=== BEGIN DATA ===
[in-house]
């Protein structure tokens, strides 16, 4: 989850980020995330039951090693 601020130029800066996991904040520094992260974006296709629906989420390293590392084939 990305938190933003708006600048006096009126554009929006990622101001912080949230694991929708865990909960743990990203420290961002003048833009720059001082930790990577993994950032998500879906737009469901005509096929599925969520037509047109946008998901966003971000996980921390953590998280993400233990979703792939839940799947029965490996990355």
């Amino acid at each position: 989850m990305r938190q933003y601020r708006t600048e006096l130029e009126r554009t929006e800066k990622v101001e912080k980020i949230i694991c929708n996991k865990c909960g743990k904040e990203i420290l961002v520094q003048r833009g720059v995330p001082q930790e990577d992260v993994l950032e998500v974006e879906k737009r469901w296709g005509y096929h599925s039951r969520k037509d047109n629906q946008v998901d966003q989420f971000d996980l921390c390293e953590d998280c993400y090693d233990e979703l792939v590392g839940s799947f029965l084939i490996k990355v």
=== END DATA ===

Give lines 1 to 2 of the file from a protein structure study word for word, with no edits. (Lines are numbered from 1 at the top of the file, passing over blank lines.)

[in-house]
């Protein structure tokens, strides 16, 4: 989850980020995330039951090693 601020130029800066996991904040520094992260974006296709629906989420390293590392084939 990305938190933003708006600048006096009126554009929006990622101001912080949230694991929708865990909960743990990203420290961002003048833009720059001082930790990577993994950032998500879906737009469901005509096929599925969520037509047109946008998901966003971000996980921390953590998280993400233990979703792939839940799947029965490996990355």